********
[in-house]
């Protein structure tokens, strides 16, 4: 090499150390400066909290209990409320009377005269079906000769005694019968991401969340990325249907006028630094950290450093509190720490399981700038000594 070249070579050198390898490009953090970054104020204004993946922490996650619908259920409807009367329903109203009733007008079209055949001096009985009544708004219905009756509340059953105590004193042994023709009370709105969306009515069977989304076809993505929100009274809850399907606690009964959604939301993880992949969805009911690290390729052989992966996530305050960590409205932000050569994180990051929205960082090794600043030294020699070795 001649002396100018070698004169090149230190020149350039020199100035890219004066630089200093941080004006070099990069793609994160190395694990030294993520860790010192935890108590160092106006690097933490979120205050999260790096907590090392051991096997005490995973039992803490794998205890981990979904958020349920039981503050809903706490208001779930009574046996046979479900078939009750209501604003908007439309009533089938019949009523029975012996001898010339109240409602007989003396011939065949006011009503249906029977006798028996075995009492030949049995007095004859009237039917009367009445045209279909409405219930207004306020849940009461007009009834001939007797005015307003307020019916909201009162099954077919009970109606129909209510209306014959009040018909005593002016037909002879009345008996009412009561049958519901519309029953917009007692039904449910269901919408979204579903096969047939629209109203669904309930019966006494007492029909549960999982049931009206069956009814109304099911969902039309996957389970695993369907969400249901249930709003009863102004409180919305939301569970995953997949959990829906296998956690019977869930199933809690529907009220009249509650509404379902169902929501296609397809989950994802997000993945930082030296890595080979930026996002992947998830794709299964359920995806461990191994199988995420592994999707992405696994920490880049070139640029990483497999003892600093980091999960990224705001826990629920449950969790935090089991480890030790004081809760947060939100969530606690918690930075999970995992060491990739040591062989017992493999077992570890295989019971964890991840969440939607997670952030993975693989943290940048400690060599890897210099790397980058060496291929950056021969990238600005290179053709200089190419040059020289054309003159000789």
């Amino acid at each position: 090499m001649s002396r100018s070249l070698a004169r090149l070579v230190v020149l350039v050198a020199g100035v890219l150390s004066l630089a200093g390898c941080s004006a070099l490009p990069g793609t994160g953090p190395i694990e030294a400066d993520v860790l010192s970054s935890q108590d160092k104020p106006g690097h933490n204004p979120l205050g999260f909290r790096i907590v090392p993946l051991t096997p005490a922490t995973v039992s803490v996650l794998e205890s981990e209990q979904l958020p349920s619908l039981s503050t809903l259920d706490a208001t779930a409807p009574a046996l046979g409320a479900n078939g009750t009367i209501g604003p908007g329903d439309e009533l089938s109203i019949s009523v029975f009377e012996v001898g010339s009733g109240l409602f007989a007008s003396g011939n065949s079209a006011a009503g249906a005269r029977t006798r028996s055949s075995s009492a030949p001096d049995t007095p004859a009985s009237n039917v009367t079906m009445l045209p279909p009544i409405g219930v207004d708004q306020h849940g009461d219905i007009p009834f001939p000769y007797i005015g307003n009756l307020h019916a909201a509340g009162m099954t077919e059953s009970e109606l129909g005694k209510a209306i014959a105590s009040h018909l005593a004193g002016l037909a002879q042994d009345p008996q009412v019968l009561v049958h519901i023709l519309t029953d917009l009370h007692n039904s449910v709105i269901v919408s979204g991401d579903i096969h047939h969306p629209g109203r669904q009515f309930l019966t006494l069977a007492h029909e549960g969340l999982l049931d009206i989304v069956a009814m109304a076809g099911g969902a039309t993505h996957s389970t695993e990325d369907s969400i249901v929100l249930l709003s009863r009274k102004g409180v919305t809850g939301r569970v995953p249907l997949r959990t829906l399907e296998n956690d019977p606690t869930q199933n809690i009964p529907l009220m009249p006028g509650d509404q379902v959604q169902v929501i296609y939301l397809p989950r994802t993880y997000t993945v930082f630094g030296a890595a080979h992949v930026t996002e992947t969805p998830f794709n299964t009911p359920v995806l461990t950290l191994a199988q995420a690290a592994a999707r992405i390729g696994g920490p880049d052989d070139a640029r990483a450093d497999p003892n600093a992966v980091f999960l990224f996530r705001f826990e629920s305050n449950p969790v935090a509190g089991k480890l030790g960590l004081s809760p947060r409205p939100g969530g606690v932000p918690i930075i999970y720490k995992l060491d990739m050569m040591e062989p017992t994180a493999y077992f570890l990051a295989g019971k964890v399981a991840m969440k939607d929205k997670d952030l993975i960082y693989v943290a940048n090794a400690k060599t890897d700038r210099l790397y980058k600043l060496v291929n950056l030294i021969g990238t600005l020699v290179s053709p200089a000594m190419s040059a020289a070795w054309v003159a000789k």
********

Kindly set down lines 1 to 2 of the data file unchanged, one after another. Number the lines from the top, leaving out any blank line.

[in-house]
């Protein structure tokens, strides 16, 4: 090499150390400066909290209990409320009377005269079906000769005694019968991401969340990325249907006028630094950290450093509190720490399981700038000594 070249070579050198390898490009953090970054104020204004993946922490996650619908259920409807009367329903109203009733007008079209055949001096009985009544708004219905009756509340059953105590004193042994023709009370709105969306009515069977989304076809993505929100009274809850399907606690009964959604939301993880992949969805009911690290390729052989992966996530305050960590409205932000050569994180990051929205960082090794600043030294020699070795 001649002396100018070698004169090149230190020149350039020199100035890219004066630089200093941080004006070099990069793609994160190395694990030294993520860790010192935890108590160092106006690097933490979120205050999260790096907590090392051991096997005490995973039992803490794998205890981990979904958020349920039981503050809903706490208001779930009574046996046979479900078939009750209501604003908007439309009533089938019949009523029975012996001898010339109240409602007989003396011939065949006011009503249906029977006798028996075995009492030949049995007095004859009237039917009367009445045209279909409405219930207004306020849940009461007009009834001939007797005015307003307020019916909201009162099954077919009970109606129909209510209306014959009040018909005593002016037909002879009345008996009412009561049958519901519309029953917009007692039904449910269901919408979204579903096969047939629209109203669904309930019966006494007492029909549960999982049931009206069956009814109304099911969902039309996957389970695993369907969400249901249930709003009863102004409180919305939301569970995953997949959990829906296998956690019977869930199933809690529907009220009249509650509404379902169902929501296609397809989950994802997000993945930082030296890595080979930026996002992947998830794709299964359920995806461990191994199988995420592994999707992405696994920490880049070139640029990483497999003892600093980091999960990224705001826990629920449950969790935090089991480890030790004081809760947060939100969530606690918690930075999970995992060491990739040591062989017992493999077992570890295989019971964890991840969440939607997670952030993975693989943290940048400690060599890897210099790397980058060496291929950056021969990238600005290179053709200089190419040059020289054309003159000789």